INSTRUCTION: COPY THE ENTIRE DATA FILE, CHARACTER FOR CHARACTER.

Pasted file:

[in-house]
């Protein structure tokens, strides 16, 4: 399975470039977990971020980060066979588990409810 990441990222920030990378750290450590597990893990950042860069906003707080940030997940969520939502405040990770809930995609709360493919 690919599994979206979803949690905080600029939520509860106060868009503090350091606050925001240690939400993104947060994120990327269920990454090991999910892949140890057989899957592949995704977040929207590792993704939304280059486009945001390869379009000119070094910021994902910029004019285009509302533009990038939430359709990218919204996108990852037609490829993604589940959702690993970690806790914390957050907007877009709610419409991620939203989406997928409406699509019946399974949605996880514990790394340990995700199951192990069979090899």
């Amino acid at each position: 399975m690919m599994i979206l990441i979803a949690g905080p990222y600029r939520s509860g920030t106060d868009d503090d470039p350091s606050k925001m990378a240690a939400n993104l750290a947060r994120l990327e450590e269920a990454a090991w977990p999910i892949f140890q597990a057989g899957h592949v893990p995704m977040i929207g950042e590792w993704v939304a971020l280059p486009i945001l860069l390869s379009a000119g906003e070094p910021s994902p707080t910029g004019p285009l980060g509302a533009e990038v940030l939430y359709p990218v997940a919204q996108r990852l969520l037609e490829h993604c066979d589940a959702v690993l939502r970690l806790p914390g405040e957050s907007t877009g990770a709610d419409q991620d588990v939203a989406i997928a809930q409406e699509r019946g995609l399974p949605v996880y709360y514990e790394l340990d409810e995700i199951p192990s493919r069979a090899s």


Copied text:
[in-house]
């Protein structure tokens, strides 16, 4: 399975470039977990971020980060066979588990409810 990441990222920030990378750290450590597990893990950042860069906003707080940030997940969520939502405040990770809930995609709360493919 690919599994979206979803949690905080600029939520509860106060868009503090350091606050925001240690939400993104947060994120990327269920990454090991999910892949140890057989899957592949995704977040929207590792993704939304280059486009945001390869379009000119070094910021994902910029004019285009509302533009990038939430359709990218919204996108990852037609490829993604589940959702690993970690806790914390957050907007877009709610419409991620939203989406997928409406699509019946399974949605996880514990790394340990995700199951192990069979090899």
């Amino acid at each position: 399975m690919m599994i979206l990441i979803a949690g905080p990222y600029r939520s509860g920030t106060d868009d503090d470039p350091s606050k925001m990378a240690a939400n993104l750290a947060r994120l990327e450590e269920a990454a090991w977990p999910i892949f140890q597990a057989g899957h592949v893990p995704m977040i929207g950042e590792w993704v939304a971020l280059p486009i945001l860069l390869s379009a000119g906003e070094p910021s994902p707080t910029g004019p285009l980060g509302a533009e990038v940030l939430y359709p990218v997940a919204q996108r990852l969520l037609e490829h993604c066979d589940a959702v690993l939502r970690l806790p914390g405040e957050s907007t877009g990770a709610d419409q991620d588990v939203a989406i997928a809930q409406e699509r019946g995609l399974p949605v996880y709360y514990e790394l340990d409810e995700i199951p192990s493919r069979a090899s």